The question of agency – and whodunit? PlotnitskyiAugust 6, 2016
The 6th August brought with it an assassination attempt (perhaps it will prove to be successful yet) upon the life of “Lunhansk People’s Republic leader” Igor Plotnitskyi.
The car in which Mr Plotnitskyi was being driven/was driving was apparently hit by an explosion, it is claimed seriously injuring Mr Plotnitskyi and his driver (or no driver depending upon sources).
Albeit there is currently (perhaps surprisingly – or not) little noise regarding the incident within the social and “main stream” media of the occupied territories, it is suggested that the explosive device was attached to a post passed which Mr Plotnitskyi’s car was driven.
Perhaps true with the vast majority of damage being to one side of the vehicle. It would also suggest detonation occurred via “line of sight” to insure the car was adjacent to the explosive device when it was triggered. Indeed there appears to be a felled pole next to the damaged car in the photograph below
An unexpected bonus for Ukraine? Hardly.
Whether Mr Plotnitskyi lives or dies makes little difference to Ukraine with regard to the war or the occurrences within the occupied territory of Luhansk beyond its control. Mr Plotnitskyi is not a man with agency when it comes to dictating any interaction with Ukraine (and neither is Mr Zakharchenko, his equivalent in the occupied Donetsk), nor major “domestic” policy within the “LNR” either.
Mr Plotnitskyi’s death would mean that The Kremlin would have to replace him with another local with loyalties to Moscow – and someone who could insure the continuance of cash flows from illicit money relating to racketeering still finding its way to Moscow at the agreed percentages. Other than that, whether he lives or dies is also rather irrelevant to The Kremlin too.
In short, Mr Plotnitskyi is entirely without agency, and is long since recognised as being so by both The Kremlin and Kyiv.
Ergo, unless The Kremlin wanted to replace Mr Plotnitskyi in a very public way and simultaneously insure any possible Plotnitskyi related “issues” were permanently dealt with, it has no reason to be involved – unless it be a planned precursor for something larger (a faux casus belli?). Ukraine has no real interest, and little to gain, from his assassination either.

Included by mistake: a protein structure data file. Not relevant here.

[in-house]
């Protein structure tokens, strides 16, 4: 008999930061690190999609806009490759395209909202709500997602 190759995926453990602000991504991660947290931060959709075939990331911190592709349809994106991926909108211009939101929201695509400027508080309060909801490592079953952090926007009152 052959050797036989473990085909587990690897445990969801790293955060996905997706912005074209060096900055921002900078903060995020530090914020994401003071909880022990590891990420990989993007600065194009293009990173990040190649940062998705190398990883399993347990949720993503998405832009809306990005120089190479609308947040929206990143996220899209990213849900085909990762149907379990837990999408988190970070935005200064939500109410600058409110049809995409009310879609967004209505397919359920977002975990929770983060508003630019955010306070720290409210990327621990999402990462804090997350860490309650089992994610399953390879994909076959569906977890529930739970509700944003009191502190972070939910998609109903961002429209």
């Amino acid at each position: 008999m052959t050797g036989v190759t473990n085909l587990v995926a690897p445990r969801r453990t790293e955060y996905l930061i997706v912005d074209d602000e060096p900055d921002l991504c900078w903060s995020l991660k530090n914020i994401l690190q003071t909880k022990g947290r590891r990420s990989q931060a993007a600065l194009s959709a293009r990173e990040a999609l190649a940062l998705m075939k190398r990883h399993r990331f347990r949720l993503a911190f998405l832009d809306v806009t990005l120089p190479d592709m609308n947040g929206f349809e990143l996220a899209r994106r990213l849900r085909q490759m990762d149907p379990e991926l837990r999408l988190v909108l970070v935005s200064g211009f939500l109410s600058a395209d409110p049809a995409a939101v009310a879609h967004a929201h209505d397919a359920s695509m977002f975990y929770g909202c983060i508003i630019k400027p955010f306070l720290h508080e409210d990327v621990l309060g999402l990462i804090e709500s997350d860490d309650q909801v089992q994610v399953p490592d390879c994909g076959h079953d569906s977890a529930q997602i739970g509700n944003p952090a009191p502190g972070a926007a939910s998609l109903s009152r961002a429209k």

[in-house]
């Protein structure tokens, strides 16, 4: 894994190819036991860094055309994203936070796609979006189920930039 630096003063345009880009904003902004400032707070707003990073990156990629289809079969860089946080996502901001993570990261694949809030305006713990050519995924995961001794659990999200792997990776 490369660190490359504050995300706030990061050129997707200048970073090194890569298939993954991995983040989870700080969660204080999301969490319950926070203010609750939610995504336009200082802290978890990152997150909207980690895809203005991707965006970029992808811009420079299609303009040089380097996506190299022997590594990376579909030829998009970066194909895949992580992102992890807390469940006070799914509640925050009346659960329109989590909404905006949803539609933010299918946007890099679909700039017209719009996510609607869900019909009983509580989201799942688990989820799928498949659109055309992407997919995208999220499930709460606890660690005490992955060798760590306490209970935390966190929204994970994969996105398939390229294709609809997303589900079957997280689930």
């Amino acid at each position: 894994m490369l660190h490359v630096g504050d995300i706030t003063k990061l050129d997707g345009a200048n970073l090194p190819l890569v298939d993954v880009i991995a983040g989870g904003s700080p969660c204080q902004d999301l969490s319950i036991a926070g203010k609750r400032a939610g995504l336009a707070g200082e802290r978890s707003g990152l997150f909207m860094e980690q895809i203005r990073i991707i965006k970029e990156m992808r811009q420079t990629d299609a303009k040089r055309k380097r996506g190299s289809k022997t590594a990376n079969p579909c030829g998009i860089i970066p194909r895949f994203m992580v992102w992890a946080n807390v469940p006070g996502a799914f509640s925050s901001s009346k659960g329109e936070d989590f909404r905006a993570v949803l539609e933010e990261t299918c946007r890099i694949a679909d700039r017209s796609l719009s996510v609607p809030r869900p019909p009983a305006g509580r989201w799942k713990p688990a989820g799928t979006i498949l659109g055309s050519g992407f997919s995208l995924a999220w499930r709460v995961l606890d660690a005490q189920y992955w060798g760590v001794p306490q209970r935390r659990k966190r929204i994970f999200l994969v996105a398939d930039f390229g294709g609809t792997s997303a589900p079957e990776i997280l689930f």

Thus having discounted the probability of State actors being involved, the question is “whodunit”?
During 2015 and 2016 Mr Plotnitskyi has overseen the assassination of numerous warlords/crime bosses within the “LNR” occupied territories which he nominally controls as “leader”. Half a dozen or so have met untimely and violent ends internally of the “LNR”. It is questionable however, as to how well this has brought these unpredictable groups to Mr Plotnitskyi’s heel. Well enough to dissuade the warlords/crime bosses to forego assassination attempts?
There are yet further considerations, such as the on-going power struggle between Mr Plotnitskyi and Leonid Pasichnyk, a man that continues to survive and flourish within the “LNR” senior echelons despite several “management purges” undertaken by the “leader of the LNR”. Mr Pasichnyk clearly has friends in The Kremlin of equal weight to those behind Mr Plotnitskyi.
It has been claimed for some time that the two are at loggerheads over many issues, including the (lucrative) control of the fuel arriving from Russia. (Indeed this may account for Russian fuel supplies mysteriously catching fire in Alchevsk with no attempt to blame Ukraine.)
Is Mr Pasichnyk therefore behind this attempted (thus far) assassination? Would he act in such a blunt manner? If so, why now and not previously if he wanted to assume the “leadership of the LNR”?
Should Mr Plotnitskyi survive (and he may not) and (rightly or wrongly) point the finger at Mr Pasichnyk, would he survive another Plotnitskyi purge – or worse, Plotnitskyi retribution via a reciprocal act with a similarly explosive modus operandi in the future?
On the subject of modus operandi, why an explosive device affixed a pole by the roadside – which is not the most successful assassination method employed within the “LNR” over the past few years.
Whatever the case, whether Mr Plotnitskyi lives or dies nothing changes for The Kremlin or Kyiv – but the “whodunit” and why now are interesting questions nevertheless – for internal strife within the occupied territories clearly continues.